Nespresso VertuoPlus review – the biggest Nespresso I've ever seen

I put the Nespresso VertuoPlus to the test on a range of speedy, single-serve coffees

Nespresso VertuoPlus on a granite countertop with the aeroccino, a cappuccino and fruit bowl beside it
(Image credit: Nespresso)
Homes & Gardens Verdict

The VertuoPlus is perfect for busy homes. It's Nespresso's biggest machine and yet it's still quick to use. The only reason we wouldn't buy it is if you don't need the capacity. It's needless countertop real estate, and not the best-looking Nespresso machine.

Reasons to buy
  • +

    Huge capacity

  • +

    Available in a range of colors

  • +

    Quick to brew

  • +

    Makes delicious coffee

  • +

    Easy to clean

Reasons to avoid
  • -

    Large footprint

  • -

    Only compatible with Vertuo pods

You can trust Homes & Gardens. Our expert reviewers spend hours testing and comparing the latest products, helping you choose the best for you. Find out more about how we test.

Nespresso is iconic, and their VertuoPlus is a case in point. It’s sleek and stylish, will make delicious coffee at just the touch of a button, and comes with an array of smart features too. 

I’ve made my way through testing a range of the best Nespresso machines on offer. The other day, I was talking with our other coffee experts and one of them mentioned the VertuoPlus as one of the most overlooked, but also one of the best single-serve coffee makers of all time. I too had overlooked the VertuoPlus, because it only offers 3 oz more capacity than the Vertuo Next and it's much bigger. 

After calling in and putting the VertuoPlus though its paces, I found that the VertuoPlus is unfairly overlooked. I've been using the VertuoPlus to get my caffeine fix for over a week now. I haven't stopped using it since testing and I can confirm that it's amongst the elite of Nespresso's offering.


Nespresso Vertuo Plus

(Image credit: Nespresso)
Swipe to scroll horizontally
Dimensions8.7 x 12.7 x 12.8 inches
Weight10.1 lbs
Water tank40 oz
Capsule capacity10


Nespresso Vertuo Plus unboxing

(Image credit: Future)

Nespresso does an excellent job of the finer details, which includes their packaging. It’s all completely recyclable, nicely printed, and the box opens both from the top and side. This means you can see your machine from a countertop perspective, both for admiration and for lifting it out. This type of box eliminates the scenario in which you end up wrestling with your new coffee maker, desperately trying to free it from its packaging.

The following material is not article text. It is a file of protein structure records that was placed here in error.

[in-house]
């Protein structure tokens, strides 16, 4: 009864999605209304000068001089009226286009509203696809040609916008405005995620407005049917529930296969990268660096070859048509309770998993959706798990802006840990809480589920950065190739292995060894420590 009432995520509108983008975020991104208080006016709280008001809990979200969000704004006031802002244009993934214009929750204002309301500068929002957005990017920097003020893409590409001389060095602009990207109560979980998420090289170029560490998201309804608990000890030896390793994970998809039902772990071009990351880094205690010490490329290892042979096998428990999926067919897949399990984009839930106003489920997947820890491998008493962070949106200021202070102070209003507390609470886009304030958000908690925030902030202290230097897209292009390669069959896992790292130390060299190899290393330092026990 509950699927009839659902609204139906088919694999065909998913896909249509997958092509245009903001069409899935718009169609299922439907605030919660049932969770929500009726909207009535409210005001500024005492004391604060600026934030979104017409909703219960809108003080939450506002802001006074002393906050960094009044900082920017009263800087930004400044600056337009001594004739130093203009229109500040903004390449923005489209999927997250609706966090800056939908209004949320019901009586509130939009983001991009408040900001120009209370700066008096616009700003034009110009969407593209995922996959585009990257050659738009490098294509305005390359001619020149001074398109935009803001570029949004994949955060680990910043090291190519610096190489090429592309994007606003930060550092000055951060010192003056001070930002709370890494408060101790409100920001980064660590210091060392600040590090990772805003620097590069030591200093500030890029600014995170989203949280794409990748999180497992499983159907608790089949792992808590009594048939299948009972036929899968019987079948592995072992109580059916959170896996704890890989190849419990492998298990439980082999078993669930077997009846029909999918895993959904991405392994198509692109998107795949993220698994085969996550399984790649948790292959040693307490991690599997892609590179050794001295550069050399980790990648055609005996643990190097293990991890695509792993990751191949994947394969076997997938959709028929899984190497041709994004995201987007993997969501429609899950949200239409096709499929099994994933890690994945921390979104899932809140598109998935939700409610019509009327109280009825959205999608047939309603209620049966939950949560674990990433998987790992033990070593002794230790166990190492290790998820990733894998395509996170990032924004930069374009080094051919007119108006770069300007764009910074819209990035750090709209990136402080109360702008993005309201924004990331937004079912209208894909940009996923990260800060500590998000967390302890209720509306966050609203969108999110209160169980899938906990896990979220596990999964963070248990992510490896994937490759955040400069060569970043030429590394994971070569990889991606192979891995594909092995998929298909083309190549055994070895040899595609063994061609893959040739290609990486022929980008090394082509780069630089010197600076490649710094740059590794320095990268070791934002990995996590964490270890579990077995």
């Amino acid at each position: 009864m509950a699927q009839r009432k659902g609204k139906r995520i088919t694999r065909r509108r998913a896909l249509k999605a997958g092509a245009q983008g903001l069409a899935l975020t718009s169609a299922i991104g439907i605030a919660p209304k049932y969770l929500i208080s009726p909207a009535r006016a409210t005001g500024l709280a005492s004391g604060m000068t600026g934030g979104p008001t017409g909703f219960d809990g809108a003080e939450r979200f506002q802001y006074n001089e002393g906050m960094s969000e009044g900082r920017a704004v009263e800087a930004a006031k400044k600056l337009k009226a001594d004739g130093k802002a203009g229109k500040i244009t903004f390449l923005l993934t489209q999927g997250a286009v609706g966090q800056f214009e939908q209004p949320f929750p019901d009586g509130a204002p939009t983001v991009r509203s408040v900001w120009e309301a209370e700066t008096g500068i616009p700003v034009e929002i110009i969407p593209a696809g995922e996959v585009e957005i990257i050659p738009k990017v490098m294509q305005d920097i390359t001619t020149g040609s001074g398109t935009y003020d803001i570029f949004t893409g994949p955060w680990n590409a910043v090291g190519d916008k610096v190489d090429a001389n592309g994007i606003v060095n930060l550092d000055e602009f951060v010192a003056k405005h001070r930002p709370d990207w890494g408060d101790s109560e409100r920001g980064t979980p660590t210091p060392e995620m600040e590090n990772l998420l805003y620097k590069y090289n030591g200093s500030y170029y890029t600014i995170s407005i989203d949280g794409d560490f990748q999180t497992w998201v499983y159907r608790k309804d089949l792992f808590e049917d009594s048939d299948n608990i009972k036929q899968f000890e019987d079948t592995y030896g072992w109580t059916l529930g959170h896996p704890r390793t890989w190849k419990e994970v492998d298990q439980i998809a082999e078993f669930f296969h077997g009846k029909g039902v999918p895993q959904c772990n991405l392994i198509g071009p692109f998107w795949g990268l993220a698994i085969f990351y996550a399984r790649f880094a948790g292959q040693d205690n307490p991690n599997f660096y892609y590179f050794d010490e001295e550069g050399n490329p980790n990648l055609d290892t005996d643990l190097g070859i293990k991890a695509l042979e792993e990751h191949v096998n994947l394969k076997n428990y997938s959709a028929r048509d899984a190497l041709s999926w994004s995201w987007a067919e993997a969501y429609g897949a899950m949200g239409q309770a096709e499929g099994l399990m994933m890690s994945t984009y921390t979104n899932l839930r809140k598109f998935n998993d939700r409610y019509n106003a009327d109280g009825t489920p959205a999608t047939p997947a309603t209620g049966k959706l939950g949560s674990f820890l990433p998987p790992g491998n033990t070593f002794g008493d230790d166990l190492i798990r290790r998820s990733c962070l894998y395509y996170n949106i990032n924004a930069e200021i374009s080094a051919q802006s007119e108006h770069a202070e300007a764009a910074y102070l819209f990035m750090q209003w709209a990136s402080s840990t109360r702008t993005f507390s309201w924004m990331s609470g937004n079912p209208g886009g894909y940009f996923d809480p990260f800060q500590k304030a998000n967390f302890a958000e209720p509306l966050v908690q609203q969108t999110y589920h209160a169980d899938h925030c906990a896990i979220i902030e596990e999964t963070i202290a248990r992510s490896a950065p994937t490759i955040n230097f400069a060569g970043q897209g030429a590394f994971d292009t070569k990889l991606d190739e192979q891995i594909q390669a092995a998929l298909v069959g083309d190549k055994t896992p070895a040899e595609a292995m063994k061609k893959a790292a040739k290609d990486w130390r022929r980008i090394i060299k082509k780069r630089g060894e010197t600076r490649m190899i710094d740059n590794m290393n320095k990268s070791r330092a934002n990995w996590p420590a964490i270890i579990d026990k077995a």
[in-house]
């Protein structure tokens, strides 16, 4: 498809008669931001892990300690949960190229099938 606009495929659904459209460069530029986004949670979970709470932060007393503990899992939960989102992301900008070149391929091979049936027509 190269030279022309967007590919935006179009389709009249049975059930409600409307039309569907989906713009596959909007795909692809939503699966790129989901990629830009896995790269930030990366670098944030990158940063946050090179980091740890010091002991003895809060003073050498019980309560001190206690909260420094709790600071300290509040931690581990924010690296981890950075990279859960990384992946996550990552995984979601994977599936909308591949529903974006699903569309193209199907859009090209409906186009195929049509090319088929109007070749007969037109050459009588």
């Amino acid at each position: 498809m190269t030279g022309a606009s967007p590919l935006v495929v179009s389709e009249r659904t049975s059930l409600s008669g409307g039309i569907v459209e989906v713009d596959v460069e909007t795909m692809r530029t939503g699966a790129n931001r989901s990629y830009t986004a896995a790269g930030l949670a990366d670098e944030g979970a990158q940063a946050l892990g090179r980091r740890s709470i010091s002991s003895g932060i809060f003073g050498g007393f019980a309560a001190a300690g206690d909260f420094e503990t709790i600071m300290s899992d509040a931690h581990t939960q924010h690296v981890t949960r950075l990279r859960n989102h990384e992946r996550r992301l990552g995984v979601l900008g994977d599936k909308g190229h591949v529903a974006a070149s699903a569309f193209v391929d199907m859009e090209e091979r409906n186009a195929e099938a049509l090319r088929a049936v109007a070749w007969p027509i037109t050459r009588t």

This looks like every Nespresso does on the countertop. It’s sleek, with curved edges (although you can choose between a range of colors), but it's also pretty tall. It sits at more than a foot tall, which should still fit under standard cabinets, but may not if you have low spaces, or if you want to place this on a bookshelf as part of a coffee nook. 

Who would it suit?

Nespresso Vertuo Plus on the countertop

(Image credit: Future)

Given that the VertuoPlus is an enlarged version of Nespresso's classic design, it's best suited to big, busy homes. It can speed through a whole host of coffees in a matter of minutes. The huge water reservoir doesn’t need refilling often and, when it does, the useful handle makes the whole process extremely easy. For beginners, this is easy to use. All you have to do is press a button (no cliches here, this is quite literally all you have to do) and the NespressoPlus can brew your coffee. 

The VertuoPlus is compatible with all 30 of the Vertuo capsules, so you can opt for everything from espresso to cold brew (another reason why this suits families). Whilst that range is impressive, it means that you’re reliant on Nespresso and their capsule selection. If you like to grind your own coffee or have your eye on some unique K-cups, you’ll want to give this one a miss. 

It’s also, as you might expect, overkill for small homes and couples. It's also on the expensive end of the single-serve market. If you’re on a budget, Nespresso can offer better, smaller options.

What is it like to use?

Nespresso Vertuo Plus brewing espresso

(Image credit: Future)

I’ve tested plenty of Nespressos, so I’m familiar with how they work. They’re incredibly simple, so I don’t think it would take much effort to get a good grasp of the VertuoPlus anyway. Aside from inserting the capsule and pressing a button, the machine will do everything else for you.

I started by putting the machine on rinse. This used nearly 24 fl oz of water and took five minutes, so make sure you do it before your coffee cravings hit. It’s good for getting all the factory dust out of your machine (and coffee), but you’ll need a big container.